If you want to generate success in your company and work in a harmonious environment, then you need to consider each and every one of your employees, get to know their interests, and offer them the best treatment and commitment. However, one of the most important principles that should be commonplace in every organisation is the equal treatment of employees (regardless of gender, race or religion). Gender, for example, should not be a factor that influences how we treat our workforce. Having a gender equality policy shows employees that they are valued and that the company is serious about ending discrimination. Having a fair remuneration policy that is not distinguished by the employee’s gender, but by their job position and their development within the company is an important step towards gender quality too. Opt for a gender-diverse workforce Having more gender diversity in a company is very positive and not just for the company’s own benefit. In fact, the UK could boost its GDP by 9% if the female employment rates matched with Sweden’s for instance. The challenge for HR departments is to successfully and strategically find and enrol more women in their business. It could solve a real problem, breaking barriers of gender discrimination in the workplace and promoting equality within the company. Equality between your workers is essential It is important to not only review the salaries of your employees, but also other professional aspects such as career plans and promotions, ensuring that there are equal opportunities for both men and women. Equality will undoubtedly be a motivational element for employees, regardless of their gender, as having clear objectives is a contributing factor in maintaining employees’ interest levels Strike a balance between work life and family life Fostering harmony between work and family life is key to attracting and retaining talent. It can contribute to the company culture, and to a positive attitude and collaboration amongst employees. Another important point is not to make sweeping generalisations about different genders, and instead to consider the specifics on a case by case basis. Employees need to see that their family life is considered and respected. They will appreciate this and it will likely improve company loyalty in the long run. HR must ensure gender equality in their company HR’s role is essential in managing and promoting gender diversity within the business. They must ensure that the motivation and commitment of their employees is strengthened, which, in turn, strengthens the workforce overall and benefits the entire company.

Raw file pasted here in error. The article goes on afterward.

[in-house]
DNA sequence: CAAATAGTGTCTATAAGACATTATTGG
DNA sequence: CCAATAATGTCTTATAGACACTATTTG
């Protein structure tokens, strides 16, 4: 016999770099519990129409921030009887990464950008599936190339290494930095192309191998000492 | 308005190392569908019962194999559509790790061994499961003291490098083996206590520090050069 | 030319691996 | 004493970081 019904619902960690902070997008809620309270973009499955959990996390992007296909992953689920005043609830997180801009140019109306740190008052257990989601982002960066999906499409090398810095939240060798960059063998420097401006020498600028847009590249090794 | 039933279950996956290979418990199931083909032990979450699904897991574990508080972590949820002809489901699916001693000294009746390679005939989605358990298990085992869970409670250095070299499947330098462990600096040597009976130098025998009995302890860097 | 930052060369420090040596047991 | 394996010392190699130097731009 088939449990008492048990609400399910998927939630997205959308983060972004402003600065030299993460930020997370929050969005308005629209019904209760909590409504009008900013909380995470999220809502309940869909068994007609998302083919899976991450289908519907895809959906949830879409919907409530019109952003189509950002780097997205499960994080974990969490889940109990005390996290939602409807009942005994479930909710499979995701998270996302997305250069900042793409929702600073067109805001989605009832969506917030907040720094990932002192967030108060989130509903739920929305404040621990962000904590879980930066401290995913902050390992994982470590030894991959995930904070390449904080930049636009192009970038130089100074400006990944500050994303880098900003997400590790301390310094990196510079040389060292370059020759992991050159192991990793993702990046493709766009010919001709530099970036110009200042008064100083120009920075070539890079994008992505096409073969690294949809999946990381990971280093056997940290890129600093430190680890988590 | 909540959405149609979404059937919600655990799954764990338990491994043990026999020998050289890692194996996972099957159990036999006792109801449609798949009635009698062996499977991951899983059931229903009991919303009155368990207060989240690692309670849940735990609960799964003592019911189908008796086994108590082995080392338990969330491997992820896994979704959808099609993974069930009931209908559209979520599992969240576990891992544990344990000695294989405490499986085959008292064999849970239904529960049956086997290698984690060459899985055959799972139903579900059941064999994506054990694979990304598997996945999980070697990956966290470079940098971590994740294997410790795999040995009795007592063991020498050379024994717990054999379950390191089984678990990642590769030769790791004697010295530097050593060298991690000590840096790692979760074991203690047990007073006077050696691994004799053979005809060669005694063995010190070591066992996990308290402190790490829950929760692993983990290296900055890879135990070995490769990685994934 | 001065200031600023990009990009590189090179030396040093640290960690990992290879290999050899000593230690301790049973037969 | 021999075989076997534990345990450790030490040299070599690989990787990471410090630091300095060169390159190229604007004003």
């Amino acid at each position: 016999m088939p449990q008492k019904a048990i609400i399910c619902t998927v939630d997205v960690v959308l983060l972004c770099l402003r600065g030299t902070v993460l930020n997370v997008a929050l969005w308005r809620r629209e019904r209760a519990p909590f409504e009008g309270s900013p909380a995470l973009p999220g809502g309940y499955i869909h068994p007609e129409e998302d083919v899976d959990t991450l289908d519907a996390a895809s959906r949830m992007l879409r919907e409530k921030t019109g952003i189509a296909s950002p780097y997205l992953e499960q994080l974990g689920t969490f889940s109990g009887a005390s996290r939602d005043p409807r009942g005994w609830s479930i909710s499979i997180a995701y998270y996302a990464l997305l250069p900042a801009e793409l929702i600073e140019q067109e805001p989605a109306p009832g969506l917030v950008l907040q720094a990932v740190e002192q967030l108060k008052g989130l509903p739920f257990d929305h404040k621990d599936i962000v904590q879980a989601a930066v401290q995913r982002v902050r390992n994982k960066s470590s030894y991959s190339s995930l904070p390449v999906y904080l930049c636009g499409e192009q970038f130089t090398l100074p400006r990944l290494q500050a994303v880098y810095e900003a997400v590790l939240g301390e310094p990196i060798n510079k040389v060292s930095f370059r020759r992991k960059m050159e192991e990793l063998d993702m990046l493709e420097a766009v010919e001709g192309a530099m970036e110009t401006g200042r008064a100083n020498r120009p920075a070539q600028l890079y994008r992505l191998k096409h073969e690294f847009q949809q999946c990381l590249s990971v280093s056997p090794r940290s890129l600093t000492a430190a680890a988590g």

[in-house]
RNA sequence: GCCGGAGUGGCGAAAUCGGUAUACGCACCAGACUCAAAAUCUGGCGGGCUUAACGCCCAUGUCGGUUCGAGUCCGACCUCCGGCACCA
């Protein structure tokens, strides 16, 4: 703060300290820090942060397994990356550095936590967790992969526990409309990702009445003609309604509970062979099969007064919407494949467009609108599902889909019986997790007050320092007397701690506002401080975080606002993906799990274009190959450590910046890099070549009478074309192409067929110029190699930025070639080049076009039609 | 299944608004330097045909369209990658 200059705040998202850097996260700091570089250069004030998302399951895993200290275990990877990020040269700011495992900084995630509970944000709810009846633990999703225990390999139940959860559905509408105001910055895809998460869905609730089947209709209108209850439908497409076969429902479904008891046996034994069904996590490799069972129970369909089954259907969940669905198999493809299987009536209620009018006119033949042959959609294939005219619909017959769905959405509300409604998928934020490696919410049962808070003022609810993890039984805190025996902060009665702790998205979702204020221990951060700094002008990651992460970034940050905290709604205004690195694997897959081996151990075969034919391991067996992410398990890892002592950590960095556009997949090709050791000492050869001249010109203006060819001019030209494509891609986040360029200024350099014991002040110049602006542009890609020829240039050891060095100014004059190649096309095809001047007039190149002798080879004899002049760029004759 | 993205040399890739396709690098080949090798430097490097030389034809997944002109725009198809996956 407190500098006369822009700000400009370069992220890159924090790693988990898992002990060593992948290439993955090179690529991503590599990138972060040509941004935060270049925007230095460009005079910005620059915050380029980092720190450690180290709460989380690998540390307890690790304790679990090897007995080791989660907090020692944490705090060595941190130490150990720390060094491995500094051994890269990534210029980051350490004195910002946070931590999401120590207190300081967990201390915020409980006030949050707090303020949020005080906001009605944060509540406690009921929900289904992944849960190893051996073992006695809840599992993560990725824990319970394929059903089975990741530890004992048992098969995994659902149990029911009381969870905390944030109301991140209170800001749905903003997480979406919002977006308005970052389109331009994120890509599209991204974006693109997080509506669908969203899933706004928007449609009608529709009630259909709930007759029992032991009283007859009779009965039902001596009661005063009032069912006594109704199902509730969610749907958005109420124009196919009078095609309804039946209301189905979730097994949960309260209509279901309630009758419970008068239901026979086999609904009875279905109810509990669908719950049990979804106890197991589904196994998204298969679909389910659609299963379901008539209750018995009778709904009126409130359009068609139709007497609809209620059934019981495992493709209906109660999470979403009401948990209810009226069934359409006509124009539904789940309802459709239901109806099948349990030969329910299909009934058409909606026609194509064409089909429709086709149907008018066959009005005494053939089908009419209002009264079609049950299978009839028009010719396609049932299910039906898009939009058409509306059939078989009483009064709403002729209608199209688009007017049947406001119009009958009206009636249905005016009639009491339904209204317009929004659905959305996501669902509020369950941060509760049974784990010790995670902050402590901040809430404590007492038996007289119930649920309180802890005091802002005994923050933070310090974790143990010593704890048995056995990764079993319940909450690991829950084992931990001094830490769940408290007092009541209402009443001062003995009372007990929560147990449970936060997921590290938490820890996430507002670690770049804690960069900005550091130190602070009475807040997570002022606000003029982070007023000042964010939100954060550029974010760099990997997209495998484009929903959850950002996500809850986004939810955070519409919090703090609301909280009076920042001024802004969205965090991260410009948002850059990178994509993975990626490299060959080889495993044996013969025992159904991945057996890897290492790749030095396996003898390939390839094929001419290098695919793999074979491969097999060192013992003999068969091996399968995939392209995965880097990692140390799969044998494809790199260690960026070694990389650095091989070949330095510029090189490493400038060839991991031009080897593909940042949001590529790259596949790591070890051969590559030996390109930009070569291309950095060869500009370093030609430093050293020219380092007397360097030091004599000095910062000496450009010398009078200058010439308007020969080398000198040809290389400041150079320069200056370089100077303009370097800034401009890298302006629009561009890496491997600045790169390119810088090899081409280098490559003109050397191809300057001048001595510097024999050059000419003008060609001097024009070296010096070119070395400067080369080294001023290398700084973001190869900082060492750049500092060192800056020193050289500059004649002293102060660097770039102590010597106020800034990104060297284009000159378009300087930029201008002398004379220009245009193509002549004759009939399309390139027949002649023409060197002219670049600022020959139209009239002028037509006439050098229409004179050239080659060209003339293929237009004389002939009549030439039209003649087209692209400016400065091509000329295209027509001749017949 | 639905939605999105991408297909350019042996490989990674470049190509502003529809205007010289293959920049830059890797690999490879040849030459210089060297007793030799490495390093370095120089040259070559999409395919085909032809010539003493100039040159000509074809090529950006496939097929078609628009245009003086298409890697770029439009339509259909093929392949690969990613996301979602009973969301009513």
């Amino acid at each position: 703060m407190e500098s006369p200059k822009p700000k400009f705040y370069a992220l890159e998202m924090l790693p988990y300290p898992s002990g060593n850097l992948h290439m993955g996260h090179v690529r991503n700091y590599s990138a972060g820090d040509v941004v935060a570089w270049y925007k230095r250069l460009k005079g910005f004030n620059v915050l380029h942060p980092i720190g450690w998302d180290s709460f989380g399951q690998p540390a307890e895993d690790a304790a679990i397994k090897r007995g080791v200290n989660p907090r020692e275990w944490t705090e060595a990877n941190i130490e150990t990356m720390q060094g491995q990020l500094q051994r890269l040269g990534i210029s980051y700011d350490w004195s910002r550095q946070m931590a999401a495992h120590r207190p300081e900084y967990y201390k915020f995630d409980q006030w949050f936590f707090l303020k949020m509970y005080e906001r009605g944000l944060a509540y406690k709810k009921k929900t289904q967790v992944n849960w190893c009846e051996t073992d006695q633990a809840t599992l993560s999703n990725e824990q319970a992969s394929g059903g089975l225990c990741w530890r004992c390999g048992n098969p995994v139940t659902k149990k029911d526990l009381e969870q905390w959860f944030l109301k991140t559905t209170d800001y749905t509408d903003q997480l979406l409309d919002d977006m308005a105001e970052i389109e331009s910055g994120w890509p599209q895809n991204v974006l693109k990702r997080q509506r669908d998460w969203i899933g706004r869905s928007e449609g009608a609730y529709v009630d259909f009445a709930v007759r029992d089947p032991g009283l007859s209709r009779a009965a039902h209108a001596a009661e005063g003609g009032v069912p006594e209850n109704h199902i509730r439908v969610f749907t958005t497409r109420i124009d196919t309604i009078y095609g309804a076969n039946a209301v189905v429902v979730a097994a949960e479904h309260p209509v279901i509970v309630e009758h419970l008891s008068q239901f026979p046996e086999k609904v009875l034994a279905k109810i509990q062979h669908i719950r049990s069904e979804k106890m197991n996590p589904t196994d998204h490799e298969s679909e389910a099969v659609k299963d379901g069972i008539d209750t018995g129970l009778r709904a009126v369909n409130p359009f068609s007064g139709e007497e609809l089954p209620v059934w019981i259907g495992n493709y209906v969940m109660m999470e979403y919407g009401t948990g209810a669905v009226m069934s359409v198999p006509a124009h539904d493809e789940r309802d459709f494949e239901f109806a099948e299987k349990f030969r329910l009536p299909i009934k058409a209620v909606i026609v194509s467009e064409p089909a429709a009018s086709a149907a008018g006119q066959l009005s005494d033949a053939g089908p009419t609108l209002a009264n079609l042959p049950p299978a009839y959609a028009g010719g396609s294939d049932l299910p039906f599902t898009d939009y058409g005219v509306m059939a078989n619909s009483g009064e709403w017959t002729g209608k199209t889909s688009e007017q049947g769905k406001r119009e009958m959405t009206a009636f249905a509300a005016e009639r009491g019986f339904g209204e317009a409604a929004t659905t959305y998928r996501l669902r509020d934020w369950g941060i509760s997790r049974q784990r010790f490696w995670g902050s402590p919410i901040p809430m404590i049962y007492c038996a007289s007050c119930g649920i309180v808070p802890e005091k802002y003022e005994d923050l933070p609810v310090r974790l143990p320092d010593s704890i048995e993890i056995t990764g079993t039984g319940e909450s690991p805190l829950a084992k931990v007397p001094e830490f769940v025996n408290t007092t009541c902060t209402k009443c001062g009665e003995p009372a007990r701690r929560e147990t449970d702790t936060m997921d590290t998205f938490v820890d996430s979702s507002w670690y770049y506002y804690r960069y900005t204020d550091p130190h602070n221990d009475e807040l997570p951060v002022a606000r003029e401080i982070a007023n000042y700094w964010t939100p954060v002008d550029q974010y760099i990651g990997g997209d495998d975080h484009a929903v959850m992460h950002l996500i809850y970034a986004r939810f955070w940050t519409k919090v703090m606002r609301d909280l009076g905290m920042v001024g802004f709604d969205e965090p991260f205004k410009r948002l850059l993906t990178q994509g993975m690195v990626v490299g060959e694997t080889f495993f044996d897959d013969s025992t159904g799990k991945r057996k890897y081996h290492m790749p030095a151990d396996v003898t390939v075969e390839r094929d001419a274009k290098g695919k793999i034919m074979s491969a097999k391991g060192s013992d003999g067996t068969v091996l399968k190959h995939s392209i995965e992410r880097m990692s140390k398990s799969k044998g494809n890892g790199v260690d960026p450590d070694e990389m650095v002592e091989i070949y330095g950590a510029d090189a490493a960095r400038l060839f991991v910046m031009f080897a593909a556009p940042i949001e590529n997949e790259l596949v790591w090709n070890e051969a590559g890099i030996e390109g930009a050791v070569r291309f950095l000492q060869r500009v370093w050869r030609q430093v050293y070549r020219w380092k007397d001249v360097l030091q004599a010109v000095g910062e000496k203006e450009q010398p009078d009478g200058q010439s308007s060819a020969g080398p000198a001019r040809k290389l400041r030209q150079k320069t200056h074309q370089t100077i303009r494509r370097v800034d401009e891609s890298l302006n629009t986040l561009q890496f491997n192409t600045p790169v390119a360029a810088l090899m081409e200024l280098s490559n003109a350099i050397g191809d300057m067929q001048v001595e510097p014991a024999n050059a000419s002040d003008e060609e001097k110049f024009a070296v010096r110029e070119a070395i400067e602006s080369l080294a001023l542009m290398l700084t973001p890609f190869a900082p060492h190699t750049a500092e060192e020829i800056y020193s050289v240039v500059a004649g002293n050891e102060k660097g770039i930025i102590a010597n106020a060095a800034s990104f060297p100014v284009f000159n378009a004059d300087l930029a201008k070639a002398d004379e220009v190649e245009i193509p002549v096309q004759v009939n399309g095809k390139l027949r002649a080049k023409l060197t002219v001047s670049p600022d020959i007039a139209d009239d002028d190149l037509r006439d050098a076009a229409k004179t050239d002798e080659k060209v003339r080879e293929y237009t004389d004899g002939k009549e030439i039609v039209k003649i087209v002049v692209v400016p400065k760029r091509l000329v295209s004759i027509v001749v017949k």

Schedule a personalised 1:1

Talk to a Cornerstone expert about how we can help with your organisation’s unique people management needs.

© Cornerstone 2022
Legal